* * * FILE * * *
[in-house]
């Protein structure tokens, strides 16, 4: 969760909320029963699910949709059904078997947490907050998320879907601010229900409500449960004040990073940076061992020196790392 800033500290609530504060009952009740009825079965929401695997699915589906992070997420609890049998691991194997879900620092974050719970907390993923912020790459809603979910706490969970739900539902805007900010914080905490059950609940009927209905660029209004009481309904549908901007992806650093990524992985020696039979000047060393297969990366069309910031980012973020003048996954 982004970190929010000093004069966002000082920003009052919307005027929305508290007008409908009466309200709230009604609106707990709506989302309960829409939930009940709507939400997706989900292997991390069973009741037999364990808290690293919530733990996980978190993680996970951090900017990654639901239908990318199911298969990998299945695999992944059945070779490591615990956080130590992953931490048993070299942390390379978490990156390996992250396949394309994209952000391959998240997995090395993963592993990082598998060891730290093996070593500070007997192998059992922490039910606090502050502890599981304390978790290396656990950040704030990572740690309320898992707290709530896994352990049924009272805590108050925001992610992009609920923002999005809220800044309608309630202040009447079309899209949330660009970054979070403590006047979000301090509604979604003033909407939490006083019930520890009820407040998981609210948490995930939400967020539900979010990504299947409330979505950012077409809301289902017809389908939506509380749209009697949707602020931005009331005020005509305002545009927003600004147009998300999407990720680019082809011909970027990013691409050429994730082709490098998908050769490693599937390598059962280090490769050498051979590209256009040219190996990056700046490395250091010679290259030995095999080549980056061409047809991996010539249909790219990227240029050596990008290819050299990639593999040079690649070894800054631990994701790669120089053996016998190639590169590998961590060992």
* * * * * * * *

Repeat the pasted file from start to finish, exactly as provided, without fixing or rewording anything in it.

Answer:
[in-house]
């Protein structure tokens, strides 16, 4: 969760909320029963699910949709059904078997947490907050998320879907601010229900409500449960004040990073940076061992020196790392 800033500290609530504060009952009740009825079965929401695997699915589906992070997420609890049998691991194997879900620092974050719970907390993923912020790459809603979910706490969970739900539902805007900010914080905490059950609940009927209905660029209004009481309904549908901007992806650093990524992985020696039979000047060393297969990366069309910031980012973020003048996954 982004970190929010000093004069966002000082920003009052919307005027929305508290007008409908009466309200709230009604609106707990709506989302309960829409939930009940709507939400997706989900292997991390069973009741037999364990808290690293919530733990996980978190993680996970951090900017990654639901239908990318199911298969990998299945695999992944059945070779490591615990956080130590992953931490048993070299942390390379978490990156390996992250396949394309994209952000391959998240997995090395993963592993990082598998060891730290093996070593500070007997192998059992922490039910606090502050502890599981304390978790290396656990950040704030990572740690309320898992707290709530896994352990049924009272805590108050925001992610992009609920923002999005809220800044309608309630202040009447079309899209949330660009970054979070403590006047979000301090509604979604003033909407939490006083019930520890009820407040998981609210948490995930939400967020539900979010990504299947409330979505950012077409809301289902017809389908939506509380749209009697949707602020931005009331005020005509305002545009927003600004147009998300999407990720680019082809011909970027990013691409050429994730082709490098998908050769490693599937390598059962280090490769050498051979590209256009040219190996990056700046490395250091010679290259030995095999080549980056061409047809991996010539249909790219990227240029050596990008290819050299990639593999040079690649070894800054631990994701790669120089053996016998190639590169590998961590060992």